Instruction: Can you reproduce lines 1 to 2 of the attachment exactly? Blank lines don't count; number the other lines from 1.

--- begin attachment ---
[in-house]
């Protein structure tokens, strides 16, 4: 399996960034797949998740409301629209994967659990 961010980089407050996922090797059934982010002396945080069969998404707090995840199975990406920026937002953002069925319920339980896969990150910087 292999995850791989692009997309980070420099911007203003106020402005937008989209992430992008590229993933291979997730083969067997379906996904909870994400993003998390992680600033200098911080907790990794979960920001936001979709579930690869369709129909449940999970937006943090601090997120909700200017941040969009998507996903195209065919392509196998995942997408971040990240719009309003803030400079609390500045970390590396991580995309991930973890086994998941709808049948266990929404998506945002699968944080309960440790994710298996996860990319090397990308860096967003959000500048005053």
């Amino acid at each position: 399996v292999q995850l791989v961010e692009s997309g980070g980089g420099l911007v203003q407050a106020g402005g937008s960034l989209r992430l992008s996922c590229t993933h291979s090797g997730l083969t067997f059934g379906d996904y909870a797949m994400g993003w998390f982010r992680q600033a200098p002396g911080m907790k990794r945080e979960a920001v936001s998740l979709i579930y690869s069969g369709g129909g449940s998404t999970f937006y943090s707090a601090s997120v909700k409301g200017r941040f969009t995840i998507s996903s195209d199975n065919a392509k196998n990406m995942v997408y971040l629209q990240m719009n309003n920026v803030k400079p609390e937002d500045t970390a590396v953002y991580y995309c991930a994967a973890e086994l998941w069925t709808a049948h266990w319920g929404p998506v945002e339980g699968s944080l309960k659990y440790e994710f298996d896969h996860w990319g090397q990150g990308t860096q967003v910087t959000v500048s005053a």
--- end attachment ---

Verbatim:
[in-house]
């Protein structure tokens, strides 16, 4: 399996960034797949998740409301629209994967659990 961010980089407050996922090797059934982010002396945080069969998404707090995840199975990406920026937002953002069925319920339980896969990150910087 292999995850791989692009997309980070420099911007203003106020402005937008989209992430992008590229993933291979997730083969067997379906996904909870994400993003998390992680600033200098911080907790990794979960920001936001979709579930690869369709129909449940999970937006943090601090997120909700200017941040969009998507996903195209065919392509196998995942997408971040990240719009309003803030400079609390500045970390590396991580995309991930973890086994998941709808049948266990929404998506945002699968944080309960440790994710298996996860990319090397990308860096967003959000500048005053």